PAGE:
How to Be Mindful (and why it matters)
Mindfulness is your natural state of being.
Mindfulness is the ability to be fully aware of where we are, what we’re doing, and what is going on around us without being overly reactive or overwhelmed. Mindfulness already exists within each of us, but sometimes in the heat of the moment, we forget to access it. When "thought trains" lead us off into past events, or imagined futures, a few simple techniques can be employed to bring us back to the present.
Go with the flow!
Often times in yoga classes, I will ask students to bring their awareness to some tangible aspect of their being, such as a physical sensation, the movement of breath, or the thought that is present in their mind right now. Establishing the ability to be the "watcher" of our experience is the first step toward being mindful. As we continue to watch, we notice that there is a flow of experience.
5 Facts About Mindfulness
Mindfulness is how we naturally are. Being mindful feels familiar to us because it’s how we are when we are born. We don't have to add something special or change who we are to be mindful. We can cultivate our ability to access mindfulness with simple practices that benefit not only us, but those close to us, and even our greater community. Mindfulness recognizes and cultivates the best of who we are as human beings.
Anyone can do it. Mindfulness practices reveal universal human qualities and do not require one to change their beliefs.
It’s a way of living. Once you have experienced the benefits of mindfulness in practice, you will likely want to bring this clarity of awareness and caring into everything you do. Continued practice will lead toward a more mindful way of being in "real life."
It’s evidence-based. We don’t have to take mindfulness on faith. Both science and experience demonstrate its positive benefits for our health, happiness, work, and relationships.
Mindfulness has the potential to become a transformative social phenomenon. As we deal with the increasing complexity and uncertainty of modern life, mindfulness can lead us to effective, resilient, and innovative responses and solutions.
Meditation - Don't be afraid of meditation! The stereotypic visual of a person seated in a cross-legged position, and rigid rules of spinal alignment is only ONE way to meditate. There are also walking, standing, and moving types of meditation. It’s also possible to meditate while lying down but be careful as this often leads to sleep. I encourage you to explore some online meditations or take a meditation class. Sometimes working with a teacher in person is the best option until you feel confident exploring meditation on your own.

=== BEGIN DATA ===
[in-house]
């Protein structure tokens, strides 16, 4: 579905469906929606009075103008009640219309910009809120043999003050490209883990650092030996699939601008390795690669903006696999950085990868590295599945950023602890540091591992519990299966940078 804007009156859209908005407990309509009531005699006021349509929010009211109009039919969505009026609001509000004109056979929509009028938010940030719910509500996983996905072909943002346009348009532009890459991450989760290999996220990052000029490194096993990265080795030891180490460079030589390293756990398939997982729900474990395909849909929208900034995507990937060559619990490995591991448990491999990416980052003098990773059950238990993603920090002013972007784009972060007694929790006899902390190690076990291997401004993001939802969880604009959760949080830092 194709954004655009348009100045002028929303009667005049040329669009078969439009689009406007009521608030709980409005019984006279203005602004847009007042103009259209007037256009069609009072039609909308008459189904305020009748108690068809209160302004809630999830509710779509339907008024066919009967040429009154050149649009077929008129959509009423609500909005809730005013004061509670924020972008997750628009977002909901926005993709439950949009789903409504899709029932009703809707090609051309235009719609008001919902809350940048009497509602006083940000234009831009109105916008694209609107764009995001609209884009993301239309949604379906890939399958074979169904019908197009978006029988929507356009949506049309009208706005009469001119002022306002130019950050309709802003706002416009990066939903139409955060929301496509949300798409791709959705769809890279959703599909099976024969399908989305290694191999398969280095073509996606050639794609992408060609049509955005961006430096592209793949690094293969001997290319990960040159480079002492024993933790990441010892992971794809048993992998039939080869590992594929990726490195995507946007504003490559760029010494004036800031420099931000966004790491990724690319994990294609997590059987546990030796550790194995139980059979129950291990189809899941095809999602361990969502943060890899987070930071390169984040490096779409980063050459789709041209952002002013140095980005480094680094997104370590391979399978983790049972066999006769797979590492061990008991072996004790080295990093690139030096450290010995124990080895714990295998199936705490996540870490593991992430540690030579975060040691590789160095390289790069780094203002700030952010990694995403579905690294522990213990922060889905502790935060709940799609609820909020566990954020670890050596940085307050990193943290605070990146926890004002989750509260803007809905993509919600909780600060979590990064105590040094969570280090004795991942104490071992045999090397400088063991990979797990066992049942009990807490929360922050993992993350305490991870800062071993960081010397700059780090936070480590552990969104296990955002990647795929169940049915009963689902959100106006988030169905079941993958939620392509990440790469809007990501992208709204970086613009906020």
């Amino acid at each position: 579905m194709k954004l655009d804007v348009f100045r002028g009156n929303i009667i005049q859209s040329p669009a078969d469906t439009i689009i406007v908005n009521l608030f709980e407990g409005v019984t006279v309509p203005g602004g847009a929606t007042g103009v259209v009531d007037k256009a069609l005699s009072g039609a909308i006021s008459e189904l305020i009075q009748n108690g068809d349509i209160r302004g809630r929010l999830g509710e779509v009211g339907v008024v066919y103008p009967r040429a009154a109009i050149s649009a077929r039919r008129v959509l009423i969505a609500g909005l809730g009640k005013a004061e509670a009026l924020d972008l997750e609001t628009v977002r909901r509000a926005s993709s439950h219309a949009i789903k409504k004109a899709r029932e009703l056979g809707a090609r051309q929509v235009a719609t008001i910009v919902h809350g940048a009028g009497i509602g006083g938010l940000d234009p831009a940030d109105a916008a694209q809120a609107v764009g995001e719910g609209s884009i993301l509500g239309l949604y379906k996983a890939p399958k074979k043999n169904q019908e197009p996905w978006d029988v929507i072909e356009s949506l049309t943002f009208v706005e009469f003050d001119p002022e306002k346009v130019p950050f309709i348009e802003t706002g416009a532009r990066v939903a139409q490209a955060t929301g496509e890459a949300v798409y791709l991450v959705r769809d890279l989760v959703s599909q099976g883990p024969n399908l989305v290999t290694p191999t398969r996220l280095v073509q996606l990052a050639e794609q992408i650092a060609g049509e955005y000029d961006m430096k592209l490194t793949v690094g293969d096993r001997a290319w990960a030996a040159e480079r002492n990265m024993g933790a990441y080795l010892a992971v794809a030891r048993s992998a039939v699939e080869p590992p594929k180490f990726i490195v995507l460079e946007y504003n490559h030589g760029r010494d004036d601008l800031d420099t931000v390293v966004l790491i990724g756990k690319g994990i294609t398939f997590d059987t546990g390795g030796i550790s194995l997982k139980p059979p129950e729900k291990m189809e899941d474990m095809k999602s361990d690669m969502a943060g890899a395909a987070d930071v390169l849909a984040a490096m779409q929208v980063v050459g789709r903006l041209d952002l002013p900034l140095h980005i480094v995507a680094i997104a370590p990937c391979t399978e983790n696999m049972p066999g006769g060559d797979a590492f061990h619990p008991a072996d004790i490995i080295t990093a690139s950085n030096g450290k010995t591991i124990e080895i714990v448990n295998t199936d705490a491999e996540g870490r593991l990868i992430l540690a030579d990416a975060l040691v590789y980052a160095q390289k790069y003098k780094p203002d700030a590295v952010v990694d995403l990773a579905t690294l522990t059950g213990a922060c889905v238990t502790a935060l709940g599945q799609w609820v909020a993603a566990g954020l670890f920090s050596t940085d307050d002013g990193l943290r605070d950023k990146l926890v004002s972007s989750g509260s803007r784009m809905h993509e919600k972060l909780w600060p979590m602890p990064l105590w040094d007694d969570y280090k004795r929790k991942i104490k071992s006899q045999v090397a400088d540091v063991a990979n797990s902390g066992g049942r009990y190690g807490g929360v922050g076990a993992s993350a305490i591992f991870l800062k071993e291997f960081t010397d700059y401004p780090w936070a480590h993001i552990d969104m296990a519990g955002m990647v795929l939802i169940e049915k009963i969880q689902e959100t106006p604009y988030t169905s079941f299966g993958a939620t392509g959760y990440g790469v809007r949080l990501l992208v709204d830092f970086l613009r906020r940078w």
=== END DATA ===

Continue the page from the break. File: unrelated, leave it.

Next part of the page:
Short pauses we insert into everyday life - When you find yourself reeling from anxiety, paralyzed by depression, or unable to focus because the world seems to be moving too fast, take a mindfulness break. Stop what you are doing, close your eyes, and feel the breath moving in and out of your nostrils. Deepen your breath, and begin to lengthen the exhale.
Movement practices - Yoga, qi gong, and tai chi can be a great way to introduce yourself to mindfulness, as it is an integral part of these paths. Join us for a class at OCY and be sure to ask your teacher about mindfulness. We are always eager to talk to you about the deeper underpinnings of yoga!
Tips for Mindful Living
1. Upon waking, sit up in your bed or in a chair in a relaxed posture. Close your eyes and connect with the sensations in body. Make your spine straight, but not rigid.
2. Take three long, deep breaths—breathe in through your nose and out through your mouth. Then let your body breathe itself. Follow the air in and out, noticing the rise and fall of your chest and belly as you breathe.
3. Ask yourself: “How do I want to be today?”
How do I want to interact with others? What do I need to do in order to take better care of myself? In difficult moments, how might I be more compassionate to others and myself? How might I feel more connected and fulfilled? What are the qualities I want to embody in my interactions with myself and others?
4. Set an intention. Be specific, and keep it simple. Today, I will be kind to myself; be patient with others; give generously; stay focused on one task at a time; make time to be with family/friends; have fun; eat well,” or anything else you feel is important.
5. Throughout the day, check in with yourself. Pause, take a breath, and revisit your intention. Notice, as you become more and more conscious of your intentions for each day, how the quality of your communications, relationships, and mood shifts.
"Mindfulness is the miracle by which we master and restore ourselves. Consider, for example: a magician who cuts his body into many parts and places each part in a different region—hands in the south, arms in the east, legs in the north, and then by some miraculous power lets forth a cry which reassembles whole every part of his body. Mindfulness is like that—it is the miracle which can call back in a flash our dispersed mind and restore it to wholeness so that we can live each minute of life."
Thich Nhat Hanh
One study of mindfulness concluded "that mindfulness brings about various positive psychological effects, including increased subjective well-being, reduced psychological symptoms and emotional reactivity, and improved behavioral regulation." *
Oxford Community Yoga hosts daily yoga classes to help you get started on the road to a more mindful way of being. Come home to yourself! Join us!
*Keng, Shian-Ling et al. “Effects of mindfulness on psychological health: a review of empirical studies.” Clinical psychology review vol. 31,6 (2011): 1041-56. doi:10.1016/j.cpr.2011.04.006)